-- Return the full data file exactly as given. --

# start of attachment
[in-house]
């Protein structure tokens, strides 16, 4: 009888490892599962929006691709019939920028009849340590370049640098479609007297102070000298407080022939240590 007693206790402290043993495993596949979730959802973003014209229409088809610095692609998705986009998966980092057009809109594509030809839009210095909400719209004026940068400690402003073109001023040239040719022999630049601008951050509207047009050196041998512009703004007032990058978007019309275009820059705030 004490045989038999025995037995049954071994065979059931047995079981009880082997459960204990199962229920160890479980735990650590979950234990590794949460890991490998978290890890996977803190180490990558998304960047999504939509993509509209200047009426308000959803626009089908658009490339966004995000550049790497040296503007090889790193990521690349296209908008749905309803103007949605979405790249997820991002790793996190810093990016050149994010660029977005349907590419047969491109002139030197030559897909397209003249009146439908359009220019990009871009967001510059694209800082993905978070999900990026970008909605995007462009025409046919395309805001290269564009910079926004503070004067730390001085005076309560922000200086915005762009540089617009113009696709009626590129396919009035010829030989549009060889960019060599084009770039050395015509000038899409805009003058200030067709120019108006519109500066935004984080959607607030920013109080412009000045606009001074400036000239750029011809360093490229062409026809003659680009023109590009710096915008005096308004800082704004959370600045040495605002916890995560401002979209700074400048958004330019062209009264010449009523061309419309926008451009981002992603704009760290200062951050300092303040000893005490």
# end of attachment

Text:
[in-house]
């Protein structure tokens, strides 16, 4: 009888490892599962929006691709019939920028009849340590370049640098479609007297102070000298407080022939240590 007693206790402290043993495993596949979730959802973003014209229409088809610095692609998705986009998966980092057009809109594509030809839009210095909400719209004026940068400690402003073109001023040239040719022999630049601008951050509207047009050196041998512009703004007032990058978007019309275009820059705030 004490045989038999025995037995049954071994065979059931047995079981009880082997459960204990199962229920160890479980735990650590979950234990590794949460890991490998978290890890996977803190180490990558998304960047999504939509993509509209200047009426308000959803626009089908658009490339966004995000550049790497040296503007090889790193990521690349296209908008749905309803103007949605979405790249997820991002790793996190810093990016050149994010660029977005349907590419047969491109002139030197030559897909397209003249009146439908359009220019990009871009967001510059694209800082993905978070999900990026970008909605995007462009025409046919395309805001290269564009910079926004503070004067730390001085005076309560922000200086915005762009540089617009113009696709009626590129396919009035010829030989549009060889960019060599084009770039050395015509000038899409805009003058200030067709120019108006519109500066935004984080959607607030920013109080412009000045606009001074400036000239750029011809360093490229062409026809003659680009023109590009710096915008005096308004800082704004959370600045040495605002916890995560401002979209700074400048958004330019062209009264010449009523061309419309926008451009981002992603704009760290200062951050300092303040000893005490």